Tag Archives: spending

How to Choose Credit Cards With Rewards to Save Money – Part 1

This is a guest post by Mr Credit Card from www.askmrcreditcard.com. Mr Credit Card reviews credit cards on his site. He also has a blog and you can subscribe to his blog here. Mr Credit Card will post a 2 part series on how to choose a credit card with rewards to save money on your spending.

Hi everyone! Firstly, I would like to thank Adam for the opportunity to guest post on his blog. Friends of mine inevitably ask me what credit card they should get when they find out that I actually run a credit card review site. This is a tough question to answer without first finding out about someone’s spending patterns. But the thing that always makes me shake my head is that fact that folks who pay in full every month carry a “vanilla” Visa or MasterCard. Worse of all, some even pay an annual fee to do so. If you pay your balance in full (or carry only a small balance occasionally), then you should be making money from credit cards by a getting a reward card, instead of letting credit card companies make money from you. It should be a two way street.

But how does one go about doing it? First, you have to be aware that there are two types of rewards. There are cash back credit cards that will pay you a certain percentage of cash rebates for every dollar that you spend on the card. Then there are rewards credit cards. These cards allow you to earn points or miles for every dollar that you spend on the card. You can then redeem your points for things like airline tickets, merchandise, gift cards etc.

Cash Back or Rewards?

The first decision you have to make is whether to choose a cash back card or a reward card. For this, the decision really comes down to preference. What sort of rewards do you prefer? Many travelers who fly frequently prefer to get an airline credit card with their favorite airline. Many folks who do not travel and do not want the hassle of redeeming points prefer to earn cash rebates instead.

How Do You Choose a Cash Back Credit Card?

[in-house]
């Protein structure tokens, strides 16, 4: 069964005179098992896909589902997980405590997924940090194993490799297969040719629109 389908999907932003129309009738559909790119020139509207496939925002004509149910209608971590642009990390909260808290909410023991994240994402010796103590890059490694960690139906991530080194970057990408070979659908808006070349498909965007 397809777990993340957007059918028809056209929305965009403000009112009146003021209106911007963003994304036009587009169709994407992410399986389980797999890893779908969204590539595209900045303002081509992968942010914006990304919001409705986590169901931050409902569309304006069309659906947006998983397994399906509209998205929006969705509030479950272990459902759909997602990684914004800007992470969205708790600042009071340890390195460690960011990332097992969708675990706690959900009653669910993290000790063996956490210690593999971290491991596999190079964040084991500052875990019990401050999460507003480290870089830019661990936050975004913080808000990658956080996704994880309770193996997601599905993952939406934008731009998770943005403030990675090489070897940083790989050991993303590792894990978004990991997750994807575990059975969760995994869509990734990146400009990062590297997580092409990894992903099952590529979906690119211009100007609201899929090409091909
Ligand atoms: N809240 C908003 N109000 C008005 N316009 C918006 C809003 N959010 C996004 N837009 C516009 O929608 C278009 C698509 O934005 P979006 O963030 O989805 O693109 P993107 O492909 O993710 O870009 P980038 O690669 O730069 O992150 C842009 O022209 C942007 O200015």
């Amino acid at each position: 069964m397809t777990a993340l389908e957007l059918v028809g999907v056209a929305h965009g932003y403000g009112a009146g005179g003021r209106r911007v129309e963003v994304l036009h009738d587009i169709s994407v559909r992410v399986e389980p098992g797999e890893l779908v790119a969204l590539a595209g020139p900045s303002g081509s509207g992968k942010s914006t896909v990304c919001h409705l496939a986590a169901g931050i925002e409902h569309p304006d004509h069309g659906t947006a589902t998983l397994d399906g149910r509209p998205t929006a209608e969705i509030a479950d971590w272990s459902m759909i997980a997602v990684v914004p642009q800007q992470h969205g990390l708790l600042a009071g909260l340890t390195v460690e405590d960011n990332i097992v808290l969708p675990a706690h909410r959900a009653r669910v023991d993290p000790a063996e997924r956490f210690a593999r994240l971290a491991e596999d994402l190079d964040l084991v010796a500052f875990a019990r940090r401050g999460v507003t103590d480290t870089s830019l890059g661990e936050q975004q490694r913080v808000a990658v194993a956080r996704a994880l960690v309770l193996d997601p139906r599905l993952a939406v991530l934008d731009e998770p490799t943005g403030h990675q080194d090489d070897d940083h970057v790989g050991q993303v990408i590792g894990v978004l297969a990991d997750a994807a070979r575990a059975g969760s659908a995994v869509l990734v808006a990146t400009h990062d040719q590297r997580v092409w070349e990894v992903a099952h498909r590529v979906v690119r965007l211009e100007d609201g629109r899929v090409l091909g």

For the rest of this post, I’m going to focus on explaining how I think one should go about choosing a credit card that pays you cash rebates. In part 2 of this post, I’ll focus on how to choose a reward card instead.

The first thing one has to understand is that different credit cards have different cash rebate formulas. And for someone who is researching it for the first time, it could be rather confusing. But here are the few features you have to be aware of:

Vanilla standard 1% formula – The vast majority of rebate cards fall into this category. They will pay you 1% rebate for every dollar that you spend on the card. While this looks like a decent deal and much better than a standard vanilla card, you can get better deals out there.

More than 1% on certain categories – These are the type of cards you should be looking at although there is less of them these days as credit card issuers cut back on the rewards they give. There are cards out there that pay more than 1% on certain categories that you spend. For example, a card like the American Express Costco Card pays 3% on gas, 2% on travel and restaurant spending and 1% on other regular stuff.

Rebates for online shopping – Some cards like Discover Card allows their card holders to earn between 5% to 20% if they use their card to shop at over 100 online retailers through their site.

Tiered Formula – Some cards also have a tiered formula. That means that you need to spend above a certain amount to earn more rebates. As an example, the Amex Blue Cash lets you earn 1% on gas, supermarket and drugstore spending for the first $6,500 of annual spending. Once you pass that threshold, you earn 5%. Having a tiered formula is not necessarily bad. It just means you have to use your card above a certain amount to fully make use of it.

How to Choose the Right Card For You

1. Figure out how much you spend on your credit card – Yes, go through your credit card bills and figure out how much you actually spend on your credit card.

2. Break down your expenses into different categories – The next step is to breakdown your spending into different categories. You should use the following breakdown as a guide:

Gas
Supermarket
Drugstore
Travel
Restaurant and Dining
Movies
Home Improvement
Others

3. Calculate rebates you can earn on different cards – Now comes the tough part. You have to do some research on the different cards available and use a calculator and figure out how much you will save from using each card. Then, once you are done with this exercise, you will know which is the right card for you. To make your life easier, I have actually created a cash back credit card calculator to save you time. All you have to do is to simply key in your monthly expenses in various categories and the calculator will show you the top 3 cards that will earn you the most rebates.

OK – that’s it for this post. In part 2, I will write about the different types of rewards that are available in reward credit cards, whether you should choose a frequent flier card or a regular reward card and other things to look out for. Remember, you should extract as much benefit as you can from credit cards and not the other way round.

Carnival of Twenty Something Finances – DC Edition